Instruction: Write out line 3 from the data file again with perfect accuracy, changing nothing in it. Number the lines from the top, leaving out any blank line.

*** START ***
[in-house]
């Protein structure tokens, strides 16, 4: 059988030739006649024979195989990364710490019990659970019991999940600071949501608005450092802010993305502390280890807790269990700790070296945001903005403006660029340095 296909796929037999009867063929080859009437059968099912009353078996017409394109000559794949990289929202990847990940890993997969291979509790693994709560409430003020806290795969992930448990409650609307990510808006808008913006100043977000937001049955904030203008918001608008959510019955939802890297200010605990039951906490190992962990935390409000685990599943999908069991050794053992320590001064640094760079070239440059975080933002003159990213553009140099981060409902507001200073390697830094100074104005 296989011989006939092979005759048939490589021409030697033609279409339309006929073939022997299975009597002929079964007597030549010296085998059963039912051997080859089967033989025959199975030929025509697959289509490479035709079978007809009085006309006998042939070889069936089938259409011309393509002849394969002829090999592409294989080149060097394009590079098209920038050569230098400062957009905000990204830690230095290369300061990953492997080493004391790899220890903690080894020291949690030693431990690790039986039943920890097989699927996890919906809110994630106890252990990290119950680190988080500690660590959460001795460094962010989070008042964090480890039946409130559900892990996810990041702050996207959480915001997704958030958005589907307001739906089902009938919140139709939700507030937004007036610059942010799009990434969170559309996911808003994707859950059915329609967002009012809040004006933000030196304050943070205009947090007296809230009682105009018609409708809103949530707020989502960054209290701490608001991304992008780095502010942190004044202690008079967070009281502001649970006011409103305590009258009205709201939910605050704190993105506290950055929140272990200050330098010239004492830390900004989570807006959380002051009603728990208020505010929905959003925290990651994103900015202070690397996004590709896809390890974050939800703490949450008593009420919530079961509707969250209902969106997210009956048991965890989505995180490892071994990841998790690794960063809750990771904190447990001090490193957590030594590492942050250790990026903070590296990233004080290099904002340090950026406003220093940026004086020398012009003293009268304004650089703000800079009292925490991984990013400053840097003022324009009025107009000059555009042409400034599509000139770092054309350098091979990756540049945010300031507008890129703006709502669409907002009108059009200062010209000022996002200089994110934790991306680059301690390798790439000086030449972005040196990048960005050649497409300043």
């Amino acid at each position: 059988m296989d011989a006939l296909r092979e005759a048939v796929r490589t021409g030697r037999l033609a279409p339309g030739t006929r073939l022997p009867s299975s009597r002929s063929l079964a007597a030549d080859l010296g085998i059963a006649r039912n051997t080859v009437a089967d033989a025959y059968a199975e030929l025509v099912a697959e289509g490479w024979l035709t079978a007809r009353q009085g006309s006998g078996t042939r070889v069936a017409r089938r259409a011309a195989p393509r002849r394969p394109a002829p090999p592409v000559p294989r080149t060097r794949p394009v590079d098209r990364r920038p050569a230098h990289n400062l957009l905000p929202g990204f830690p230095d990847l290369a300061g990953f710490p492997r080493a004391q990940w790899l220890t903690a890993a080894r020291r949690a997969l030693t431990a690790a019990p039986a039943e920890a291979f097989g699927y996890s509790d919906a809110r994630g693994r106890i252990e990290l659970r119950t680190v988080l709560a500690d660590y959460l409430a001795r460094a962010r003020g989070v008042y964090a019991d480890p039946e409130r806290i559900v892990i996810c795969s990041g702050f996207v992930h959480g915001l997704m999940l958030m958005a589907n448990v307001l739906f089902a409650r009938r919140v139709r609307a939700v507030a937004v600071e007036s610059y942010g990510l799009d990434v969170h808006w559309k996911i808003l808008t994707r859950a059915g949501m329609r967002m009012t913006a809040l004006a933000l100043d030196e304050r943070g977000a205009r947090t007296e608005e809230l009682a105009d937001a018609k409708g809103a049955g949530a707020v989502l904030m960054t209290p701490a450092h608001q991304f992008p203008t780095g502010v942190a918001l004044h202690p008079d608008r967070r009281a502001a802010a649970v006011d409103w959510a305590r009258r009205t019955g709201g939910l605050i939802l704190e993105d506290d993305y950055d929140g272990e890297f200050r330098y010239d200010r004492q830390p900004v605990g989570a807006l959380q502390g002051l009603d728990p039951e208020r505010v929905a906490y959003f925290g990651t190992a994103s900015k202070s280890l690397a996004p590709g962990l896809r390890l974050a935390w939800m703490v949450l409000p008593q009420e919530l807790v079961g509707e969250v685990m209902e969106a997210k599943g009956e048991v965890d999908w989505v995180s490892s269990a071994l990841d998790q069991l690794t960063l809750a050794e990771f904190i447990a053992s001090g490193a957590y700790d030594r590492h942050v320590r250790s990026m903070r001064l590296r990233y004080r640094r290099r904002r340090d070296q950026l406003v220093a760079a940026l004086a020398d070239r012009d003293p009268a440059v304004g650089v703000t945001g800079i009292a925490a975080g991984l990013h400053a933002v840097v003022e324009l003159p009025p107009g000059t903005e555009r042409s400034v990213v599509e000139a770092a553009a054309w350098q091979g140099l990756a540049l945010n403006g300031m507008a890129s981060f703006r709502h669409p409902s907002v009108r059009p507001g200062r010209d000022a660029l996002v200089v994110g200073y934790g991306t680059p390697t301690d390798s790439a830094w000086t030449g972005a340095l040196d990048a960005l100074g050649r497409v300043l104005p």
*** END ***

């Amino acid at each position: 059988m296989d011989a006939l296909r092979e005759a048939v796929r490589t021409g030697r037999l033609a279409p339309g030739t006929r073939l022997p009867s299975s009597r002929s063929l079964a007597a030549d080859l010296g085998i059963a006649r039912n051997t080859v009437a089967d033989a025959y059968a199975e030929l025509v099912a697959e289509g490479w024979l035709t079978a007809r009353q009085g006309s006998g078996t042939r070889v069936a017409r089938r259409a011309a195989p393509r002849r394969p394109a002829p090999p592409v000559p294989r080149t060097r794949p394009v590079d098209r990364r920038p050569a230098h990289n400062l957009l905000p929202g990204f830690p230095d990847l290369a300061g990953f710490p492997r080493a004391q990940w790899l220890t903690a890993a080894r020291r949690a997969l030693t431990a690790a019990p039986a039943e920890a291979f097989g699927y996890s509790d919906a809110r994630g693994r106890i252990e990290l659970r119950t680190v988080l709560a500690d660590y959460l409430a001795r460094a962010r003020g989070v008042y964090a019991d480890p039946e409130r806290i559900v892990i996810c795969s990041g702050f996207v992930h959480g915001l997704m999940l958030m958005a589907n448990v307001l739906f089902a409650r009938r919140v139709r609307a939700v507030a937004v600071e007036s610059y942010g990510l799009d990434v969170h808006w559309k996911i808003l808008t994707r859950a059915g949501m329609r967002m009012t913006a809040l004006a933000l100043d030196e304050r943070g977000a205009r947090t007296e608005e809230l009682a105009d937001a018609k409708g809103a049955g949530a707020v989502l904030m960054t209290p701490a450092h608001q991304f992008p203008t780095g502010v942190a918001l004044h202690p008079d608008r967070r009281a502001a802010a649970v006011d409103w959510a305590r009258r009205t019955g709201g939910l605050i939802l704190e993105d506290d993305y950055d929140g272990e890297f200050r330098y010239d200010r004492q830390p900004v605990g989570a807006l959380q502390g002051l009603d728990p039951e208020r505010v929905a906490y959003f925290g990651t190992a994103s900015k202070s280890l690397a996004p590709g962990l896809r390890l974050a935390w939800m703490v949450l409000p008593q009420e919530l807790v079961g509707e969250v685990m209902e969106a997210k599943g009956e048991v965890d999908w989505v995180s490892s269990a071994l990841d998790q069991l690794t960063l809750a050794e990771f904190i447990a053992s001090g490193a957590y700790d030594r590492h942050v320590r250790s990026m903070r001064l590296r990233y004080r640094r290099r904002r340090d070296q950026l406003v220093a760079a940026l004086a020398d070239r012009d003293p009268a440059v304004g650089v703000t945001g800079i009292a925490a975080g991984l990013h400053a933002v840097v003022e324009l003159p009025p107009g000059t903005e555009r042409s400034v990213v599509e000139a770092a553009a054309w350098q091979g140099l990756a540049l945010n403006g300031m507008a890129s981060f703006r709502h669409p409902s907002v009108r059009p507001g200062r010209d000022a660029l996002v200089v994110g200073y934790g991306t680059p390697t301690d390798s790439a830094w000086t030449g972005a340095l040196d990048a960005l100074g050649r497409v300043l104005p």